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Illuminating the Deep with the Maka Niu Light Module

Announcing our newly developed light module, supported by National Marine Sanctuary Foundation and NOAA Ocean Exploration.

Light Module for Maka Niu imaging and sensing system. Photo credit Kylie Pasternak

Over the past year, we have been developing a deep-sea light module, serving as a new addition to the suite of tools within the Maka Niu imaging and sensing system. Last month, our new light module came online and debuted while on deployment with the Quinault Indian Nation. We are excited to share the details of our newest addition and hope its added functionality will continue to bring deep-sea exploration closer to the hands of communities across the globe.

The newly developed Light Module (left) is connected to the Maka Niu Camera Module (right) using a custom waveguide armature. Photo credit Jessica Sandoval.

The light module features a very similar form factor to the Maka Niu camera module (about the size of a flashlight). The preliminary work on the new lighting addition was co-ideated by our fabrications expert, Lui Kawasumi, and our undergraduate researcher in 2020/2021, Margaret Sullivan. The final light module created in 2023 can dive to 1500 m and provide illumination to the darkness of the deep sea. The module has four different light intensity modes and is programmable, all selected by the user using an intuitive rotating collar. Like all modules within the Maka Niu family, the light module does not have any cables associated with it and communicates wirelessly to the camera module. Once the light and camera are paired, you can program missions into the Maka Niu camera (such as a time series), and the light will turn on and off accordingly.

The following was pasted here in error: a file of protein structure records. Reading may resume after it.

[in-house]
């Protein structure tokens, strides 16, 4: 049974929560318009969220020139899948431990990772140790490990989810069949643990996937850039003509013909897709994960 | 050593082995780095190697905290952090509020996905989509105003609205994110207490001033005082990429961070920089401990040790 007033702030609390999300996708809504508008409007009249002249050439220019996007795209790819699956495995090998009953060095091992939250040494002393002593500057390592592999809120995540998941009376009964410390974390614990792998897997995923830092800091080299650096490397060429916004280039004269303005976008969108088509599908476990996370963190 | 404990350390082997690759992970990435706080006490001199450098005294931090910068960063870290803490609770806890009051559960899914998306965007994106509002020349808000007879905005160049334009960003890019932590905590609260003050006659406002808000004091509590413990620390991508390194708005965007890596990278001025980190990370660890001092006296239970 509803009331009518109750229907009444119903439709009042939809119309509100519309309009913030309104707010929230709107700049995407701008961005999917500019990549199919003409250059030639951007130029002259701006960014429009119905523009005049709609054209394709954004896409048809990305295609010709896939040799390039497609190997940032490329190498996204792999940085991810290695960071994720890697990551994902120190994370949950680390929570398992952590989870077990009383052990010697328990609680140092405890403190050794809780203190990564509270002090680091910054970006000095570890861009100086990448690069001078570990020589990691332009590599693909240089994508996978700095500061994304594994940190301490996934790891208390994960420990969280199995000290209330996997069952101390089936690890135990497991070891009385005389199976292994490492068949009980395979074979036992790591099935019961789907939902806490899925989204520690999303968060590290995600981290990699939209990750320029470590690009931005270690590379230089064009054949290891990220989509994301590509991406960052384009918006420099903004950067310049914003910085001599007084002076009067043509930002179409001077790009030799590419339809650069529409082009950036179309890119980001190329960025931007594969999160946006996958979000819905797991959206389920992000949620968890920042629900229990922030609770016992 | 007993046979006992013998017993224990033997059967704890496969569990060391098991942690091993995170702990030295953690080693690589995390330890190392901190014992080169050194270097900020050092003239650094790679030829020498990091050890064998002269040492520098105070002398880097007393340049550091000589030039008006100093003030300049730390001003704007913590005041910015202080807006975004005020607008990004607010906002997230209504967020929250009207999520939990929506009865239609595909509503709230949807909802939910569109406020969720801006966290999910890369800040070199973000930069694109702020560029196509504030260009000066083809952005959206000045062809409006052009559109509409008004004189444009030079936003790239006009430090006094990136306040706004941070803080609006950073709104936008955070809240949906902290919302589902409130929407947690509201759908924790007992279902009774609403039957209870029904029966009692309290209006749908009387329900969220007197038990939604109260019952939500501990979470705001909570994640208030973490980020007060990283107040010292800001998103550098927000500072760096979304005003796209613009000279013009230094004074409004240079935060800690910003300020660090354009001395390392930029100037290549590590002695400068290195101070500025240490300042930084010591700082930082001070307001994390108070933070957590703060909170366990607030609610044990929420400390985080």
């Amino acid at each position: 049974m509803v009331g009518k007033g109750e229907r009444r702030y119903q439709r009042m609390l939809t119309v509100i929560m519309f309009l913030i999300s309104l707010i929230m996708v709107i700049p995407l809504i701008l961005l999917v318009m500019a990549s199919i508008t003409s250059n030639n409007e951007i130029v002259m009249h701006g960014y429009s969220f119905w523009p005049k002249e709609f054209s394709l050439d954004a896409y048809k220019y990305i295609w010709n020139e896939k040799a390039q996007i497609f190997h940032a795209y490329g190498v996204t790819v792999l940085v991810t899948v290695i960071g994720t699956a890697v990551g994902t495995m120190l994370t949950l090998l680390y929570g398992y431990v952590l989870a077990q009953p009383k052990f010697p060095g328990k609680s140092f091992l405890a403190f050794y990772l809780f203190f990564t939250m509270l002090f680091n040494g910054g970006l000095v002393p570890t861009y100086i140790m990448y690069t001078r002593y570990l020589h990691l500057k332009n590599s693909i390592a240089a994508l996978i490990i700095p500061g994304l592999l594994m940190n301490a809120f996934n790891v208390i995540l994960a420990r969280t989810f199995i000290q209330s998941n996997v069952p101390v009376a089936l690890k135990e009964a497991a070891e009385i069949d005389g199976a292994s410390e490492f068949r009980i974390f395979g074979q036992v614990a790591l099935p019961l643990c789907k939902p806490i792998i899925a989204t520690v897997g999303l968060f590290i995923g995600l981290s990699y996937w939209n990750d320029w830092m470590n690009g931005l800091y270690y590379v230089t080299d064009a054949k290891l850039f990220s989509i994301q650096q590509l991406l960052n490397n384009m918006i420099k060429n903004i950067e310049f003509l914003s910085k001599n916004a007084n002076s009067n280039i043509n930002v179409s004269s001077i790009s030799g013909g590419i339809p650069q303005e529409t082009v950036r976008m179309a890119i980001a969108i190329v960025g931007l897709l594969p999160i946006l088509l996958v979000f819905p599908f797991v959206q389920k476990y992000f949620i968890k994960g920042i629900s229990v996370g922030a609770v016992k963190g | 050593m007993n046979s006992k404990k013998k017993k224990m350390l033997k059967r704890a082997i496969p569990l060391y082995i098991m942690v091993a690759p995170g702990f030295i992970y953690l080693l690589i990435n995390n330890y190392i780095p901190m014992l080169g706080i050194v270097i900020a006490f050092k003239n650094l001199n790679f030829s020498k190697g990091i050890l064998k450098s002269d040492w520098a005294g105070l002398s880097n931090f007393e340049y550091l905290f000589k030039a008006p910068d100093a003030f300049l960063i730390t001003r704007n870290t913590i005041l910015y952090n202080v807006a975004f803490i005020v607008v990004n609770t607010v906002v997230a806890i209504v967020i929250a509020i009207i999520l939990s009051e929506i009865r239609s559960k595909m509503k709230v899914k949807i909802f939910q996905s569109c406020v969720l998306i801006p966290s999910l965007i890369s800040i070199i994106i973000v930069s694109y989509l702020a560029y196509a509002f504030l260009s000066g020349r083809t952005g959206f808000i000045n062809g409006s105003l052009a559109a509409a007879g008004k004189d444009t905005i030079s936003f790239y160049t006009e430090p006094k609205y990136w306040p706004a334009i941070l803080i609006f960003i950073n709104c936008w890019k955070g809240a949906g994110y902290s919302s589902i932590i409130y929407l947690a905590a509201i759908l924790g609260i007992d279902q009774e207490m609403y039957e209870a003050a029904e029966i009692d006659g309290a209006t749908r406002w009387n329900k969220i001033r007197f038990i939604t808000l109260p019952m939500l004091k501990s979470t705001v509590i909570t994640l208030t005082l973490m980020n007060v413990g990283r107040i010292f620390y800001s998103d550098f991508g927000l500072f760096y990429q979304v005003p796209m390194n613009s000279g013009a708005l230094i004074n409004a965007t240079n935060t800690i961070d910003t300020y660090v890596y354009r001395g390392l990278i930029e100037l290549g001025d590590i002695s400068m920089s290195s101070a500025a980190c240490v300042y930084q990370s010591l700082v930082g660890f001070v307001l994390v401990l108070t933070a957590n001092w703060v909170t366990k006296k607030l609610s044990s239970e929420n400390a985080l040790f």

This wireless pairing and communication may seem easy in the air; however, this gets considerably more complicated underwater. The very presence of water hampers the use of wireless communication underwater. To solve this, we relied on waveguides, which use a medium connecting a source and receiver to propagate a signal and relay the commands from the camera to the light module. This newly evolving field of subsea communication has shown promise in syncing up cameras and strobe lights without the need for cables (Jang J. 2020). For the Maka Niu, the waveguide armature is a custom apparatus that connects the communication of the camera and the light modules and also assists in deployments by providing ample space for hose clamps, U-brackets, and mounting plates. The user can adjust the angle and length of the armature to fit the desired lighting needs. We strived to make the armature highly customizable to the deployment needs of the users.

This exciting step forward in underwater lighting lowers the financial barrier to entry for users looking to explore their own deep-sea backyard. The novel form of underwater communication also reduces the reliance on subsea cables, which may be expensive or require routine maintenance and servicing. Together, we anticipate that the new addition of the light module and the Maka Niu imaging and sensing system will continue to lower the technical and financial requirements on the user to execute a deep-sea mission successfully.

This work was supported by a generous grant from the National Marine Sanctuary Foundation and NOAA Ocean Exploration. The Maka Niu Light and Camera Modules are available through our lending program. For inquiries, please reach out to


Jang J. (2020) “Marine snow tracking stereo imaging system.” Master’s Thesis, Massachusetts Institute of Technology, Program in Media Arts and Sciences.

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